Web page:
Support healthycholesterol levels Prevent low-density lipoprotein oxidation Inhibit platelet aggregation
Suppress thrombosis and myocardial infarction Suppress symptoms associated with type 2 diabetes Suppress symptoms of rheumatoid arthritis
Suppress symptoms of multiple sclerosis Suppress symptoms of Alzheimer’s disease Inhibit HIV replication
Suppress tumor formation Enhance wound healing Protect against liver damage
Increase bile secretion Protect against cataracts Protect against pulmonary toxicity and fibrosis

A study published in Natural Product Reports in 2011 further described curcumin as being therapeutic for a wide range of diseases, including:

Lung and liver diseases Neurological diseases Metabolic diseases
Autoimmune disorders Cardiovascular diseases Inflammatory diseases

Coconut Milk and Coconut Oil: The Other ‘Magic’ Ingredients in Golden Milk

There are many variations of golden milk you can try, but most are made with coconut milk (and some include coconut oil as well). Blending turmeric in with coconut milk not only adds a soothing, creamy base but also additional health benefits.

Coconut milk is made from the expressed juice of grated coconut meat and water. About 50 percent of the fat in coconut oil is lauric acid, which is rarely found in nature. Your body converts lauric acid into monolaurin, a monoglyceride that can actually destroy lipid-coated viruses such as HIV and herpes, influenza, measles, gram-negative bacteria, and protozoa such asGiardia lamblia.

Lauric acid is a type of medium-chain fatty acid (MCFAs), which is easily digested and readily crosses cell membranes. MCFAs are immediately converted by your liver into energy rather than being stored as fat. There are numerous studies showing that MCFAs promote weight loss, including one study that showed rats fed MCFAs reduced body fat and improved insulin sensitivity and glucose tolerance.7

Yet another study found that overweight men who ate a diet rich in MCFAs lost more fat tissue, presumably due to increased energy expenditure and fat oxidation from the MCFA intake.8 In addition, coconut milk is rich in antioxidants and nutrients, including vitamins C, E, and B vitamins, magnesium, potassium, phosphorus, and iron.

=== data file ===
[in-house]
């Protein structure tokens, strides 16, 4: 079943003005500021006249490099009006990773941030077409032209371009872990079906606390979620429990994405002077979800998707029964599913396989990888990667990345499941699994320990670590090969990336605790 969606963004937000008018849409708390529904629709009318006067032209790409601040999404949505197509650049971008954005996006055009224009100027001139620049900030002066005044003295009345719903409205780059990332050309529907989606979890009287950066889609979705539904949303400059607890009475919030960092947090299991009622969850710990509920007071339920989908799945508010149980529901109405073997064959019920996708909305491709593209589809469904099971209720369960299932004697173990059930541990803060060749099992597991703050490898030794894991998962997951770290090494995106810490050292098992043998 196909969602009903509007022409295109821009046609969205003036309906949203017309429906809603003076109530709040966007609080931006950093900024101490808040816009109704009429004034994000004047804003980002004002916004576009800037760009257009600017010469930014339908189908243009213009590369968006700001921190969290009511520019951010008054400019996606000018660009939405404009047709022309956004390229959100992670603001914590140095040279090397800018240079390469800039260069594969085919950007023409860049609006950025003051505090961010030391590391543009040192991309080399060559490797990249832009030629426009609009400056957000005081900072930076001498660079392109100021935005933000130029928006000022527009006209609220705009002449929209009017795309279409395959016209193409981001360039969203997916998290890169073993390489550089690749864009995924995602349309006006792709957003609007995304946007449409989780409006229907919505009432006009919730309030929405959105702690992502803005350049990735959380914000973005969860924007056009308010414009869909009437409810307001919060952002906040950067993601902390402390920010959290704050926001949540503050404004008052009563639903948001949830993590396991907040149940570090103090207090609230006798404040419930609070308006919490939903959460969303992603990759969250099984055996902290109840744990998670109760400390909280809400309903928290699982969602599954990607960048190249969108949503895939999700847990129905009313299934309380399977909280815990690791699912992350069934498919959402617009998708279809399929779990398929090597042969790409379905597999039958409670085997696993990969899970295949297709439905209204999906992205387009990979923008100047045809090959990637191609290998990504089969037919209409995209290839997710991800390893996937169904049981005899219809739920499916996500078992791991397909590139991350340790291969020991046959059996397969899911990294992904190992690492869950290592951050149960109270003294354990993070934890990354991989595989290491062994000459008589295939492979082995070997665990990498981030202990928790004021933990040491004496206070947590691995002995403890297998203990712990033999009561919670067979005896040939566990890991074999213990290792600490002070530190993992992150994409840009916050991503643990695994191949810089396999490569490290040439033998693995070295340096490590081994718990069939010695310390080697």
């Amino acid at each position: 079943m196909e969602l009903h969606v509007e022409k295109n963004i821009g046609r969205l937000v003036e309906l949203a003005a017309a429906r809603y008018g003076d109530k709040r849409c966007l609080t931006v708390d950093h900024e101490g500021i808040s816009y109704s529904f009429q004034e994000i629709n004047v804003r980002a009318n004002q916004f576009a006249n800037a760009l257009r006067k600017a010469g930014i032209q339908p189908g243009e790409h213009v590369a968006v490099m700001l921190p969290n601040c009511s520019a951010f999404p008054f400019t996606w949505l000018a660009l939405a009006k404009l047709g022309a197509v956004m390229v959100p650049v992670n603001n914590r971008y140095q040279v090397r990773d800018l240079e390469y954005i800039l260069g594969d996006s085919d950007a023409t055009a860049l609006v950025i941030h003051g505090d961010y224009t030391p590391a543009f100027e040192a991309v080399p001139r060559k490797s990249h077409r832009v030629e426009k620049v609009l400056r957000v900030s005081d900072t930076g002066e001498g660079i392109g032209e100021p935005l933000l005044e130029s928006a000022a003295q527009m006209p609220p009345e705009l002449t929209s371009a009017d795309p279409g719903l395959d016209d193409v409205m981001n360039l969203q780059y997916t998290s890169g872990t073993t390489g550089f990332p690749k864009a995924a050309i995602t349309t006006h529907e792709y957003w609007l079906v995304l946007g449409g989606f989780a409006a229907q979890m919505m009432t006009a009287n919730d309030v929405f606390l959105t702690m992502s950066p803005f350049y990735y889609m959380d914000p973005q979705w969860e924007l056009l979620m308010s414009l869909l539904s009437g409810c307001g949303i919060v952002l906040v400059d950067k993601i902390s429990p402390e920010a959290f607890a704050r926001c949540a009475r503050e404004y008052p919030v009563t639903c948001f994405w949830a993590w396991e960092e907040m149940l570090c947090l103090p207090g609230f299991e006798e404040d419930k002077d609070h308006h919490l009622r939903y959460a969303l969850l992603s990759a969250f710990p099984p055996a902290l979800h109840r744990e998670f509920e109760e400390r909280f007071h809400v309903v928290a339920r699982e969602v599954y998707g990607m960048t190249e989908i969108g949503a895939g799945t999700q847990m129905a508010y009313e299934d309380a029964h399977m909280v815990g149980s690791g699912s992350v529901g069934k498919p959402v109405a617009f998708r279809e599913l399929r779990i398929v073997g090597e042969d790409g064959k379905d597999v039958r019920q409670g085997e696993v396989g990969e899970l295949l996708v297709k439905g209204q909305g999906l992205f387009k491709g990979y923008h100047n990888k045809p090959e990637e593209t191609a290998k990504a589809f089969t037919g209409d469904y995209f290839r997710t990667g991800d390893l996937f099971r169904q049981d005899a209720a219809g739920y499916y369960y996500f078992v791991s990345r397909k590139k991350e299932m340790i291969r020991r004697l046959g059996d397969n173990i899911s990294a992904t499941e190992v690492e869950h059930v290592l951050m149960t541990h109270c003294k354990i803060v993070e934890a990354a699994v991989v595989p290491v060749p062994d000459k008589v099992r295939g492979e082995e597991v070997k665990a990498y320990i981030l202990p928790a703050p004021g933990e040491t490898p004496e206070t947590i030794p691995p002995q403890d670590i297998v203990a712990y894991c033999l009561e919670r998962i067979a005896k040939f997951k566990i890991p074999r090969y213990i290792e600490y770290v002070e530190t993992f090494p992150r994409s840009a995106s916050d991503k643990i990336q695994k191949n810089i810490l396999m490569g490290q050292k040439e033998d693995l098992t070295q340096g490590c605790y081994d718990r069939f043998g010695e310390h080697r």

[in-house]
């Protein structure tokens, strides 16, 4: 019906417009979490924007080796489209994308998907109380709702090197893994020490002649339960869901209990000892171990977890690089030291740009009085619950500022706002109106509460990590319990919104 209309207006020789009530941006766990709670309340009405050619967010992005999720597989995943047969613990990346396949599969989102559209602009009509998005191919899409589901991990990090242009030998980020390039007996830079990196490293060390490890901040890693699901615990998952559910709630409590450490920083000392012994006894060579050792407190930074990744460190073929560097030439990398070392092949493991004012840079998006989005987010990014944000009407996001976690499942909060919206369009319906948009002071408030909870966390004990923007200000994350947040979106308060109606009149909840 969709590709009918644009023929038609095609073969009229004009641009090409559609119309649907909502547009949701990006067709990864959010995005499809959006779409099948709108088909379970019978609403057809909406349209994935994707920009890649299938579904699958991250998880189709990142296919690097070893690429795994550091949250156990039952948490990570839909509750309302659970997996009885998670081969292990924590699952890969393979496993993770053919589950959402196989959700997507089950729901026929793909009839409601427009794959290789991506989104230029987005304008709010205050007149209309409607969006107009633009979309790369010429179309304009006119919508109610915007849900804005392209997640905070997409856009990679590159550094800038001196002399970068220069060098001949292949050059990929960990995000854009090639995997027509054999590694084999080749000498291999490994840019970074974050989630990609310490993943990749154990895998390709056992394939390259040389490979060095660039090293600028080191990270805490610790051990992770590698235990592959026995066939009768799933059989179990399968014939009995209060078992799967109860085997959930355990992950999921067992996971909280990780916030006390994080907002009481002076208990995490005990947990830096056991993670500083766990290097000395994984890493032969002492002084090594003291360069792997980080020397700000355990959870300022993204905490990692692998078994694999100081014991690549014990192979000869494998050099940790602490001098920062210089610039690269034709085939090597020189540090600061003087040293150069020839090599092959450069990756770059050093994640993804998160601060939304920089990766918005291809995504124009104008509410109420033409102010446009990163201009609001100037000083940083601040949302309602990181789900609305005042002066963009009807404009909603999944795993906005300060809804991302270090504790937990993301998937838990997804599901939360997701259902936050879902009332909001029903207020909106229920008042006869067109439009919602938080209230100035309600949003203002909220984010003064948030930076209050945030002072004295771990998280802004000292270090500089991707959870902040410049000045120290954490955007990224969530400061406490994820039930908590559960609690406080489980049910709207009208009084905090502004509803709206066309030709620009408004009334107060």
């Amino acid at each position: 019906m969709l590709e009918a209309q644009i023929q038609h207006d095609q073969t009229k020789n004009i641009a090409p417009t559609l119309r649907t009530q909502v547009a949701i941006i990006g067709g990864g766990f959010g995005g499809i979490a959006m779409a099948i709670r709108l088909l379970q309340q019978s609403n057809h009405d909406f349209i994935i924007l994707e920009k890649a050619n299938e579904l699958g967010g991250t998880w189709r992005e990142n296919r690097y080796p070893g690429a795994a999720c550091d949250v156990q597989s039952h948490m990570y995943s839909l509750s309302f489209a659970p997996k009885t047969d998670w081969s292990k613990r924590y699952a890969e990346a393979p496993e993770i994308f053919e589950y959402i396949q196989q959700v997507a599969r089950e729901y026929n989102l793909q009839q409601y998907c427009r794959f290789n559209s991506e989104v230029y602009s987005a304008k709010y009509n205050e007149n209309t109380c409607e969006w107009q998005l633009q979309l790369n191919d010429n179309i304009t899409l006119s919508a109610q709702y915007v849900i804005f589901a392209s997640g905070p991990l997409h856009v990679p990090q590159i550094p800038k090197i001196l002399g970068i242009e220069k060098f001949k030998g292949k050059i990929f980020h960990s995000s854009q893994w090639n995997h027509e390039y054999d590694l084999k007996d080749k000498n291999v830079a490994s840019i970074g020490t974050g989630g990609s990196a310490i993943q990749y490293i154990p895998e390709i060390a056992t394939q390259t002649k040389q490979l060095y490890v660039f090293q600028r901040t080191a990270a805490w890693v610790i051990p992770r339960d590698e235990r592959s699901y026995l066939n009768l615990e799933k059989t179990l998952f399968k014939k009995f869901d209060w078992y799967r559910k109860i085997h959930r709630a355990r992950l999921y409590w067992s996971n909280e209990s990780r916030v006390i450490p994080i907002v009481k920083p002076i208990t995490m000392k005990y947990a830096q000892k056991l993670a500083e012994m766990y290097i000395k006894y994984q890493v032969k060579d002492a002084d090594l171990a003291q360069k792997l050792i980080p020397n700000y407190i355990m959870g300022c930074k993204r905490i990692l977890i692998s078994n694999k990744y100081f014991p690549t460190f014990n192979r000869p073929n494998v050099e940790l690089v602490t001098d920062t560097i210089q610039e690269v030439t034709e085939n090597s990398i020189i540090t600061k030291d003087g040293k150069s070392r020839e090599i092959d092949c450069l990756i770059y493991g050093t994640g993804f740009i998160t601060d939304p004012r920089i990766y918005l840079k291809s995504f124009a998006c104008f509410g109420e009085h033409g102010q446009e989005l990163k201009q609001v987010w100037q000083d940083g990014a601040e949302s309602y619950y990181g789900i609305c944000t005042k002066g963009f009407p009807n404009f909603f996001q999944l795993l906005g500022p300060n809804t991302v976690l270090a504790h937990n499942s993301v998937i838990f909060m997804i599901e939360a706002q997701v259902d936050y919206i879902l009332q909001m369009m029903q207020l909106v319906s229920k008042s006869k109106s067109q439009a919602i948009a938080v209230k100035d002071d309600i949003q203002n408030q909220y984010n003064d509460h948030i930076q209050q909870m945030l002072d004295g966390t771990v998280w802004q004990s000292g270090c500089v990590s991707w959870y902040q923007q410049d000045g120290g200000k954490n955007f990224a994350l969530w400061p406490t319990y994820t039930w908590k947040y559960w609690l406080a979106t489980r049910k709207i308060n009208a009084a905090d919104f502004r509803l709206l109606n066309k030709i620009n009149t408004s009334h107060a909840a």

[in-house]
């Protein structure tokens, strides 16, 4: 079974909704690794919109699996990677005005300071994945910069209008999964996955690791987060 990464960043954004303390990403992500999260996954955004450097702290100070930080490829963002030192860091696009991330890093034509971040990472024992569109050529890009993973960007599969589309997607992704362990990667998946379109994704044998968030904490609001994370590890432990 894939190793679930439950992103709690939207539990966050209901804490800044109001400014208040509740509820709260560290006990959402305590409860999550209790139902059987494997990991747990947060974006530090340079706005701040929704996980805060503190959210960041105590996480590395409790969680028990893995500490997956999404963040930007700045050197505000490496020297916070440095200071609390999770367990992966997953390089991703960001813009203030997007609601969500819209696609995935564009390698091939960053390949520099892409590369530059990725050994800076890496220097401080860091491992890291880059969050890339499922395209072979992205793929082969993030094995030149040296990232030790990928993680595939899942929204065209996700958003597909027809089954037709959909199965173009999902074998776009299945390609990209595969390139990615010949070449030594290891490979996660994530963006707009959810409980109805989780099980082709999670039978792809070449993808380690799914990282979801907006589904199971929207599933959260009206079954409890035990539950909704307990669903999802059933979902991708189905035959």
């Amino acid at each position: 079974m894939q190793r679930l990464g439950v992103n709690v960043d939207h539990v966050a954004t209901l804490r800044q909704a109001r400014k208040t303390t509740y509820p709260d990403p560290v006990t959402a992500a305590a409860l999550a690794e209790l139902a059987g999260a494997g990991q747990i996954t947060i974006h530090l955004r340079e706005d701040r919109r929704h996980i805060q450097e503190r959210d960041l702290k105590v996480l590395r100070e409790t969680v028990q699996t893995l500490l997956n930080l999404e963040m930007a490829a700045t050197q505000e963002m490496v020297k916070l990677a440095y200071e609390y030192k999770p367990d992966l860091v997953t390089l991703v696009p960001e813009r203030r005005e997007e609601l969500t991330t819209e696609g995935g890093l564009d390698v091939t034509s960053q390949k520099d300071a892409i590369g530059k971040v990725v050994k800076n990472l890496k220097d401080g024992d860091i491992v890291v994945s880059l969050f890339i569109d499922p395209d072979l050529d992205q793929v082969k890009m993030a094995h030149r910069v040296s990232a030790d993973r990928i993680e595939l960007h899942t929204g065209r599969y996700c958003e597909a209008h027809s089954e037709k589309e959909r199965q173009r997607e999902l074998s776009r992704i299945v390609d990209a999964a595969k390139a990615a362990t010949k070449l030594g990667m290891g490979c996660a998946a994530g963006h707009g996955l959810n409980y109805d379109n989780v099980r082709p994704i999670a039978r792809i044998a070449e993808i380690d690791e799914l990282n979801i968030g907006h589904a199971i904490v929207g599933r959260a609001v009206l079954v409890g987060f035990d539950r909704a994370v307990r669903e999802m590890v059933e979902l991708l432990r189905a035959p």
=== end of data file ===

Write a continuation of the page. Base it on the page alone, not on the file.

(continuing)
Coconut oil has similar health benefits and is useful for making “golden paste.” You can make golden paste ahead of time, which allows you to quickly whip up a cup of golden milk whenever you’re in the mood. As an added benefit, turmeric is fat-soluble, so the use of coconut milk and oil helps to increase its benefits.

How to Make Golden Paste and Golden Milk

Golden paste acts as a “starter” to blend the perfect cup of golden milk. It includes not only turmeric and coconut oil but also black pepper, which has been found to increase curcumin’s bioavailability by 2,000 percent.9 Here’s a simple recipe to make your own from Health Impact News:10

Golden Paste11

Ingredients:

·                    1/2 cup organic turmeric powder

·                    1 cup water

·                    1.5 teaspoons black pepper

·                    5 tablespoons virgin coconut oil

Directions:

1.                     In a stainless steel pot, cook the water, turmeric, and black pepper until it forms a thick paste, stirring and cooking for about 7 to 10 minutes.

2.                     Remove from heat and add virgin coconut oil, using a whisk to fully mix in the coconut oil.

3.                     Transfer the Golden Paste into a glass jar with a lid, and store in the refrigerator for up to 2 weeks.

4.                     You will use this paste to make your Golden Milk below.

Once you’ve made your golden paste, you’re ready to make golden milk. The recipe that follows, also from Health Impact News, is simple and can be suited to your tastes:12

Golden Milk13

Ingredients:

·                    1 teaspoon Golden Paste

·                    2 cups coconut milk

·                    1/8 teaspoon vanilla (optional)

·                    Raw honey [or stevia] to taste (optional)

·                    Pinch cinnamon (optional)

Directions:

1.                     In a stainless steel pot, gently heat, but do not boil, 2 cups of milk with 1 teaspoon of golden paste.

2.                     A whisk is helpful to fully mix the paste into the milk.

3.                     Add optional vanilla, honey [or stevia], and/or cinnamon.

Golden Milk Variation Using Turmeric Sticks and Ginger

For a slightly different slant on golden milk, the recipe that follows, from Prevent Disease, includes the spice ginger and uses turmeric sticks instead of powder.14 It’s also made without a starter golden paste, which is useful if you’re hankering for a mug but don’t have any golden paste on hand.

Golden Milk with Ginger15

Ingredients:

·                    1 inch-long stick of turmeric

·                    Peppercorns (white)

·                    1 cup water

·                    1 cup coconut milk

·                    1 inch-long piece of ginger

·                    Raw honey or stevia (optional)

·                    ½ teaspoon ghee (optional, for sore throat or cough)

Directions:

1.                     Take an inch-long stick of turmeric… and crush it coarsely using a mortar and pestle.

2.                     Crush a few peppercorns too. The white variety is better.

3.                     Mix a cup of water with a cup of coconut milk, add the crushed turmeric, pepper, and a 1-inch (by 1/2 inch diameter) piece of ginger, and bring to a boil.

4.                     Simmer for 20 minutes. By this time, the milk will reduce to a cup. This is the reason why you begin with a mixture of milk and water; otherwise you will end up with a very thick drink that won’t be as soothing.

5.                     Remove from the stove, filter, add a spoonful of honey or stevia (optional), and enjoy the drink warm.